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Lawyers in politics...

A sidetrack in the comments on the A-list post prompted me to dig around in search of noted British Prime Minisiters, and I came up with this:

"Oddly enough, comparatively few of the great British prime ministers have been practicing lawyers - Pitt, Disraeli, Lloyd George. And Blair, as some people must think he's great, although most of them are relatives. Disraeli didn't stick at it, and Thatcher never practiced".

It is a rather different story on the other side of the Pond:

"It is has long been assumed that the vice presidency of the United States is the special preserve of second-rate politicians. This is only part of the story. The office is actually the province of third-rate lawyers. Whereas twenty-four of our forty-one presidents have been members of the bar, a whopping thirty-two of our forty-four vice presidents have held law degrees of some sort. And that's not counting Teddy Roosevelt, who started out studying law, quit, but would have still become the thirty­third veep/attorney had he proceeded with his original intention of studying for the bar exam during all the free time he expected to have as vice president. Instead, McKinley was assassinated shortly after his second inauguration, and Roosevelt had to shelve the law books for­ever". (Joe Queenan, 'Imperial Caddy' 1992).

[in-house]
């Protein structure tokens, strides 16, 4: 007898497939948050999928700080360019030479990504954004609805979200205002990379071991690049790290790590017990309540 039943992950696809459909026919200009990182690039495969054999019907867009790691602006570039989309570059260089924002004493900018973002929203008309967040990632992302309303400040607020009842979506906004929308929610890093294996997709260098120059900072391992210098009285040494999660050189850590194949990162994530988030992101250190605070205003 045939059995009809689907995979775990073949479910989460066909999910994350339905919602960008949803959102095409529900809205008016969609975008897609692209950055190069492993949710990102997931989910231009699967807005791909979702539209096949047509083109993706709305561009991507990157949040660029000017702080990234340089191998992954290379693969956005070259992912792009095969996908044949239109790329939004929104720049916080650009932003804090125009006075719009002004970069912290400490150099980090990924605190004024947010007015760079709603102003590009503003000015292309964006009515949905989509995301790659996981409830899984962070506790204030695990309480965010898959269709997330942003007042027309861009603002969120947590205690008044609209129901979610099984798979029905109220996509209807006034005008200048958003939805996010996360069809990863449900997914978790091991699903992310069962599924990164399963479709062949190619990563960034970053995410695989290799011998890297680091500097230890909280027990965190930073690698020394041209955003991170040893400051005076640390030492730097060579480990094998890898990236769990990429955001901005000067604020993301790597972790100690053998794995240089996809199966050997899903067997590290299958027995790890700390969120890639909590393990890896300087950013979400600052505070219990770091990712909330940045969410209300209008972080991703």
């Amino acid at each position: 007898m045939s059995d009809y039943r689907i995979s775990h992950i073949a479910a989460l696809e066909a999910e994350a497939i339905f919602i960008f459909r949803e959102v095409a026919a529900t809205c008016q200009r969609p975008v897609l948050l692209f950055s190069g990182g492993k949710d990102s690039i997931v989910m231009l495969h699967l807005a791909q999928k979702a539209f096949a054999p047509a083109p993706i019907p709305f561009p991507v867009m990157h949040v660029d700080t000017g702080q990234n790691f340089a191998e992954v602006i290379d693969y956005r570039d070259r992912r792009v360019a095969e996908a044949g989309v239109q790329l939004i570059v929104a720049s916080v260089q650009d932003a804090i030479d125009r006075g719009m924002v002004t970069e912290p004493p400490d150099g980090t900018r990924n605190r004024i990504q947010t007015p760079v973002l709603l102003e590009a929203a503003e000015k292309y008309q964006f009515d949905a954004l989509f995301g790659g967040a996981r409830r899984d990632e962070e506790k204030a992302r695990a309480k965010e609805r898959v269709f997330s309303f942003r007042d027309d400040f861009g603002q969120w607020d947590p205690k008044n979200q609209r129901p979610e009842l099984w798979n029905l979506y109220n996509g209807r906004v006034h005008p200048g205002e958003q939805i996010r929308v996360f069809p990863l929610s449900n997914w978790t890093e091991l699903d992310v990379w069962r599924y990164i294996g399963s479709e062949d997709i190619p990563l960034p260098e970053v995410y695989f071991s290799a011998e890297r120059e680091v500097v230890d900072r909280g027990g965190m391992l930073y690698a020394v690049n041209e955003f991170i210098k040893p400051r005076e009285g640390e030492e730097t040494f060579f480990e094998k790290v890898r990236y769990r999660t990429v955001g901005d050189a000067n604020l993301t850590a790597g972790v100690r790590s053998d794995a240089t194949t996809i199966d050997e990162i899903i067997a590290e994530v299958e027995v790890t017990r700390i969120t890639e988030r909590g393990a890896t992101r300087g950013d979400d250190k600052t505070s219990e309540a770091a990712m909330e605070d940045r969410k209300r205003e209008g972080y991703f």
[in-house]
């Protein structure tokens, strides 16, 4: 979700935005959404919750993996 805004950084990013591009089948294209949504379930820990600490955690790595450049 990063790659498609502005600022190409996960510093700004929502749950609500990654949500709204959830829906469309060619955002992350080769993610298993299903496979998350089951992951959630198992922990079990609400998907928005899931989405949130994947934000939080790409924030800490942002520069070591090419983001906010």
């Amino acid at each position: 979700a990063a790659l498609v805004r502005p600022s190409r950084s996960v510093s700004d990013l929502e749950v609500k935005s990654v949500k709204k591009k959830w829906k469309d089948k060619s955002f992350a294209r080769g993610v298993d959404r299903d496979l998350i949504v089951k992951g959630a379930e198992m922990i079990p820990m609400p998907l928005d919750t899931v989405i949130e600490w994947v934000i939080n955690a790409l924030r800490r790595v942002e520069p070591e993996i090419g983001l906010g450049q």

To that we can add Clinton as President, and Veep Gore went to law school but did not graduate.
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Blogger Serf said... 2:06 pm

I have often thought that to be a Lawyer should automatically disbar someone from a career in politics.

Lawyers see the law as a tool and as a game, am this pushes them toward being legislation junkies. For the rest of us, the Law is something to protect our rights, a belief that a cynical lawyer would laugh at.  

Blogger Croydonian said... 2:10 pm

I got part of the way there (Uni and law school) before deciding that I did not want to spend the rest of my working life dealing with other lawyers. I've met /a few/ honourable exceptions....  

Blogger beethoven writes said... 2:21 pm

I understand that Blair was considered a terrible barrister which is why he went into politics...  

Blogger Croydonian said... 2:26 pm

Found this in Blair's wikipedia entry:

His biographer Rentoul records that, according to his lawyer friends, Blair voiced much less concern regarding party affiliation than to his aim of becoming Prime Minister.  

Blogger Rigger Mortice said... 3:20 pm

why am I not surprised?  

Blogger Rigger Mortice said... 3:32 pm

it's a shame about the a-list post because it has fascinated me during my time running campaigns in my patch that our parliamentary party are so out of touch but can't realise why.

Maude/Shamerons approach is to force candidates(ok not force but restrict choice...) but then you look at them and it's more of the same class of people.

With the exception of Wilfred Emmanuel-Jones(sic?) who genuinely is a departure-and a very welcome one-from our normal fodder,the rest of the a-list is just as the Parliamentary party is,posh-how many went to a comp?.